The "Mutt and Jeff" cartoons became an expression for the pairing of short and tall people. People still vaguely understand the expression, but the source of it is long gone. Except, it isn't, because it is right here.

The phrase is also, in a larger sense, a term used to describe the pairing of opposites of any sort - happy and sad, or athletic and wimpy, whatever. In "The Flintstones," for instance, Fred is big and gruff, while Barney is short and thoughtful - a true "Mutt and Jeff" pairing. When people say that opposites attract, they are talking about a Mutt and Jeff situation.

Mutt and Jeff - "Domestic Difficulties" (1916)



Mutt and Jeff were the brainchild of Bud Fisher. Probably not a name you've ever heard of, but back in the day there was nobody bigger in the field.

Harry Conway “Bud” Fisher began the first comic strip, "Mutt and Jeff," in 1907. It stuck around for 75 years, which isn't bad at all. Augustus J. Mutt was a gambler, introduced not long after the comic strip began. He caught the public's imagination, so he stuck around. About a year later he met Edgar Horace Jeffries, who was short and dimwitted. And thus was born comedy gold.

Animation in movies began to take off in the early 'teens, too. Since Mutt and Jeff were big hits in the "funny pages," filmmakers figured they would work on the screen as well as on the printed page. In 1916, Fisher worked a deal with with Charles Bowers and Raoul Barre’ to make some animations. They opened up Bray Studio, and their animations were successful for a decade.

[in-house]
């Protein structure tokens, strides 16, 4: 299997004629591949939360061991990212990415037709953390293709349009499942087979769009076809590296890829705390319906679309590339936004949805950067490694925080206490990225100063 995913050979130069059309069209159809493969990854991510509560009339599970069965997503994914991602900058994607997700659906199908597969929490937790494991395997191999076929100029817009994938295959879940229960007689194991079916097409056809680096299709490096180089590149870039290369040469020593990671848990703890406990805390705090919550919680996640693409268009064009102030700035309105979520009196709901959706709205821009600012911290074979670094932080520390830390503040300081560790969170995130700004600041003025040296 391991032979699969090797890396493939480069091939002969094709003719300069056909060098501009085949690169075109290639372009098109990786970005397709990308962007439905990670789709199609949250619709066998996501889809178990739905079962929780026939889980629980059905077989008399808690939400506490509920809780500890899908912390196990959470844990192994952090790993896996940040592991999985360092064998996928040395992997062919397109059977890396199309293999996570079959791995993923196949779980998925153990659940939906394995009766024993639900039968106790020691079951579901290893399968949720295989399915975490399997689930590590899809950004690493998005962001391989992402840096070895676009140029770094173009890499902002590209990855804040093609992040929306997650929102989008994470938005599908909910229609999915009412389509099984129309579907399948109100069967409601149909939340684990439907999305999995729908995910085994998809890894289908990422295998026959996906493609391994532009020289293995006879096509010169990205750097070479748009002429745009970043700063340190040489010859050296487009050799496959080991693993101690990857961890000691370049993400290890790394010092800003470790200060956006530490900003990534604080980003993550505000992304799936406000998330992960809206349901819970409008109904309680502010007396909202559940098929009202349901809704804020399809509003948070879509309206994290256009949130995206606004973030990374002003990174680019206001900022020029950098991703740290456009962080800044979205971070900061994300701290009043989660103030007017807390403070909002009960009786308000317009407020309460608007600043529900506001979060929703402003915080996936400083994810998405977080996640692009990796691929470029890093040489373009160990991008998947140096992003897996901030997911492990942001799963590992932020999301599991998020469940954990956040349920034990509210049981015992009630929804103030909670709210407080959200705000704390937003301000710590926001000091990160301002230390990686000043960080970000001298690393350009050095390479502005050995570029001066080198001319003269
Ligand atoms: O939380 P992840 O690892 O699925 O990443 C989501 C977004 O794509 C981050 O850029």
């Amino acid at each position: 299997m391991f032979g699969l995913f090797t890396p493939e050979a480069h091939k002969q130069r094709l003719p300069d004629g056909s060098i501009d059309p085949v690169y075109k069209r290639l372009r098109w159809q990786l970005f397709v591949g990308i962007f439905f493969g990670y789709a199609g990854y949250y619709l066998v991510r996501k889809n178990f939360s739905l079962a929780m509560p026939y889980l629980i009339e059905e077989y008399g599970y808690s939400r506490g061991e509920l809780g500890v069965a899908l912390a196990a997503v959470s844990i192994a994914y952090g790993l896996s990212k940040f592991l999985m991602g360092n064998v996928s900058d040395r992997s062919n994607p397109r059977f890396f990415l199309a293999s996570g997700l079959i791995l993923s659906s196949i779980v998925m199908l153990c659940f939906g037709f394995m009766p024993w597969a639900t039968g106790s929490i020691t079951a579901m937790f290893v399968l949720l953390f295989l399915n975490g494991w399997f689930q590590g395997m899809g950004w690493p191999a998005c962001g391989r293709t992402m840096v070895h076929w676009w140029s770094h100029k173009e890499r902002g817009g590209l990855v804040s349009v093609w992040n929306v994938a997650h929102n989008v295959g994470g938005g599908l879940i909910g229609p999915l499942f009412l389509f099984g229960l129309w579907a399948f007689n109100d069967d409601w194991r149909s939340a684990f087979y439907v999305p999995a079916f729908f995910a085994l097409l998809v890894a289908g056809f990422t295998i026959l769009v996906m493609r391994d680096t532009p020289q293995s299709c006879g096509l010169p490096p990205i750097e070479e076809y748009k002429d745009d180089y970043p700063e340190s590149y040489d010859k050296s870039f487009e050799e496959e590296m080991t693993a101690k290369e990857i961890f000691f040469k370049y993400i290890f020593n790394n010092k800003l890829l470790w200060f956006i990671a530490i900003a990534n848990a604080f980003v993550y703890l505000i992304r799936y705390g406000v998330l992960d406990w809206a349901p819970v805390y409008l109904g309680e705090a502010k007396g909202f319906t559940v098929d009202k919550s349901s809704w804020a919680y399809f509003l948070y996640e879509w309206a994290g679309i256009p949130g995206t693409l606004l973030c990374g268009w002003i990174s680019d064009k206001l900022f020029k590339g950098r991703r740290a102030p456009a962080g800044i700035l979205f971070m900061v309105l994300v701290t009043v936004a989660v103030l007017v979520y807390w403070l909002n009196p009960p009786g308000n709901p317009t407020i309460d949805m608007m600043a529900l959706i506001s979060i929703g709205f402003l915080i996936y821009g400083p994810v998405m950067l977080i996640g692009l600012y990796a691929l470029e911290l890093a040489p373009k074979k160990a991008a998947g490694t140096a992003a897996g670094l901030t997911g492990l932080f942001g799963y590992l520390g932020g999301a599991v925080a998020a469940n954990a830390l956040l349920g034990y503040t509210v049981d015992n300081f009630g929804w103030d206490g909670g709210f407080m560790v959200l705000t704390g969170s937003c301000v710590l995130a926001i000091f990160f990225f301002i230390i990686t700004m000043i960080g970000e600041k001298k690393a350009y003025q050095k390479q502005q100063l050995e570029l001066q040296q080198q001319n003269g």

The last Mutt and Jeff animation was "Globetrotters" in 1926 (colorized):



Then things changed. Sound films took over, and Fisher's entire catalogue of silent animations became pretty much worthless. Exhibitors simply wouldn't show them. His rivals such as Paul Terry ("Mighty Mouse"), a talented former colleague, had come up with newer material. Fisher didn't. Walt Disney came out with "Steamboat Willy" and brought Mickey Mouse to life with synchronized sound. That was the end for Bud Fisher and his classic silent creations, Mutt and Jeff.

Bud never was able to work another deal for Mutt and Jeff, though he had some opportunities. Fisher made various attempts to use his old animations by adding color and soundtracks to them, but their time had passed. Bud Fisher paved the way for countless others, including Walt Disney, but he's completely forgotten today. However, back in the day, Bud Fisher was big time.

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Bud Fisher

The impact of animation continues to grow with time, and it is all due to the efforts of these pioneers of animation.


2017